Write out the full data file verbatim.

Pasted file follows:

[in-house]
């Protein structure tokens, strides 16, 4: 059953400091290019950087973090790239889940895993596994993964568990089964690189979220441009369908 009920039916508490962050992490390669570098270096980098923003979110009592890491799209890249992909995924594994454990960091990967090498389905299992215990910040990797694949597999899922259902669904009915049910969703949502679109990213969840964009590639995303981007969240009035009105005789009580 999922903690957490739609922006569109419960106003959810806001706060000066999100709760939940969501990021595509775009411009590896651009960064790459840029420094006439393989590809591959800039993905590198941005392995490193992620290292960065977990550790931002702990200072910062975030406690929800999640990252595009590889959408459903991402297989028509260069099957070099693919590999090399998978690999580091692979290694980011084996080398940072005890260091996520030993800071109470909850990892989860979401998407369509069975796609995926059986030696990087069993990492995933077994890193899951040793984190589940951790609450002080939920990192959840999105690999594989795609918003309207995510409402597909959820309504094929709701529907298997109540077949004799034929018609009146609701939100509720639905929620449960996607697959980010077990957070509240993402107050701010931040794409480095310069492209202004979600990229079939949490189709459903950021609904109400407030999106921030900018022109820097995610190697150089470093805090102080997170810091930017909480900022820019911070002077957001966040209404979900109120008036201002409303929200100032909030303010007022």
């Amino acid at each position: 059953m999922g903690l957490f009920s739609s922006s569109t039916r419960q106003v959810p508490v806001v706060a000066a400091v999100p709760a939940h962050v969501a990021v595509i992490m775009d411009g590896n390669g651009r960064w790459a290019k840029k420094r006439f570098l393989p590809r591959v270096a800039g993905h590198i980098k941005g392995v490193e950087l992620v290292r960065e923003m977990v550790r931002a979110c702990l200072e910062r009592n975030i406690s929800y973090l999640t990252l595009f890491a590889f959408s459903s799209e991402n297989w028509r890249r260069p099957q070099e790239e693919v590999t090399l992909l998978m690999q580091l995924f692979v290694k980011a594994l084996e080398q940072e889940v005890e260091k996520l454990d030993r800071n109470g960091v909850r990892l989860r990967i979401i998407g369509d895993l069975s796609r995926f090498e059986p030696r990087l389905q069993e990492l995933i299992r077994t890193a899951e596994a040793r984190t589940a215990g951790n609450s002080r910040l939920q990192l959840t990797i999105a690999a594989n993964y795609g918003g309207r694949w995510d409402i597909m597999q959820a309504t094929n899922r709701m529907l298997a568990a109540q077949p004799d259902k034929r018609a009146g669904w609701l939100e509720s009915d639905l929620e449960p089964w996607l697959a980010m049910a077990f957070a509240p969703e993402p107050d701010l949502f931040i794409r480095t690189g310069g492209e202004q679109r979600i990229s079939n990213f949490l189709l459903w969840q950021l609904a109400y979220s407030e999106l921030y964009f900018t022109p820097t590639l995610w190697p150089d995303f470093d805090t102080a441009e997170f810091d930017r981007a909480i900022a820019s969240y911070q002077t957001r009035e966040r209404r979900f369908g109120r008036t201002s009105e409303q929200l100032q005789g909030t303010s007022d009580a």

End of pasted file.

[in-house]
């Protein structure tokens, strides 16, 4: 059953400091290019950087973090790239889940895993596994993964568990089964690189979220441009369908 009920039916508490962050992490390669570098270096980098923003979110009592890491799209890249992909995924594994454990960091990967090498389905299992215990910040990797694949597999899922259902669904009915049910969703949502679109990213969840964009590639995303981007969240009035009105005789009580 999922903690957490739609922006569109419960106003959810806001706060000066999100709760939940969501990021595509775009411009590896651009960064790459840029420094006439393989590809591959800039993905590198941005392995490193992620290292960065977990550790931002702990200072910062975030406690929800999640990252595009590889959408459903991402297989028509260069099957070099693919590999090399998978690999580091692979290694980011084996080398940072005890260091996520030993800071109470909850990892989860979401998407369509069975796609995926059986030696990087069993990492995933077994890193899951040793984190589940951790609450002080939920990192959840999105690999594989795609918003309207995510409402597909959820309504094929709701529907298997109540077949004799034929018609009146609701939100509720639905929620449960996607697959980010077990957070509240993402107050701010931040794409480095310069492209202004979600990229079939949490189709459903950021609904109400407030999106921030900018022109820097995610190697150089470093805090102080997170810091930017909480900022820019911070002077957001966040209404979900109120008036201002409303929200100032909030303010007022």
């Amino acid at each position: 059953m999922g903690l957490f009920s739609s922006s569109t039916r419960q106003v959810p508490v806001v706060a000066a400091v999100p709760a939940h962050v969501a990021v595509i992490m775009d411009g590896n390669g651009r960064w790459a290019k840029k420094r006439f570098l393989p590809r591959v270096a800039g993905h590198i980098k941005g392995v490193e950087l992620v290292r960065e923003m977990v550790r931002a979110c702990l200072e910062r009592n975030i406690s929800y973090l999640t990252l595009f890491a590889f959408s459903s799209e991402n297989w028509r890249r260069p099957q070099e790239e693919v590999t090399l992909l998978m690999q580091l995924f692979v290694k980011a594994l084996e080398q940072e889940v005890e260091k996520l454990d030993r800071n109470g960091v909850r990892l989860r990967i979401i998407g369509d895993l069975s796609r995926f090498e059986p030696r990087l389905q069993e990492l995933i299992r077994t890193a899951e596994a040793r984190t589940a215990g951790n609450s002080r910040l939920q990192l959840t990797i999105a690999a594989n993964y795609g918003g309207r694949w995510d409402i597909m597999q959820a309504t094929n899922r709701m529907l298997a568990a109540q077949p004799d259902k034929r018609a009146g669904w609701l939100e509720s009915d639905l929620e449960p089964w996607l697959a980010m049910a077990f957070a509240p969703e993402p107050d701010l949502f931040i794409r480095t690189g310069g492209e202004q679109r979600i990229s079939n990213f949490l189709l459903w969840q950021l609904a109400y979220s407030e999106l921030y964009f900018t022109p820097t590639l995610w190697p150089d995303f470093d805090t102080a441009e997170f810091d930017r981007a909480i900022a820019s969240y911070q002077t957001r009035e966040r209404r979900f369908g109120r008036t201002s009105e409303q929200l100032q005789g909030t303010s007022d009580a």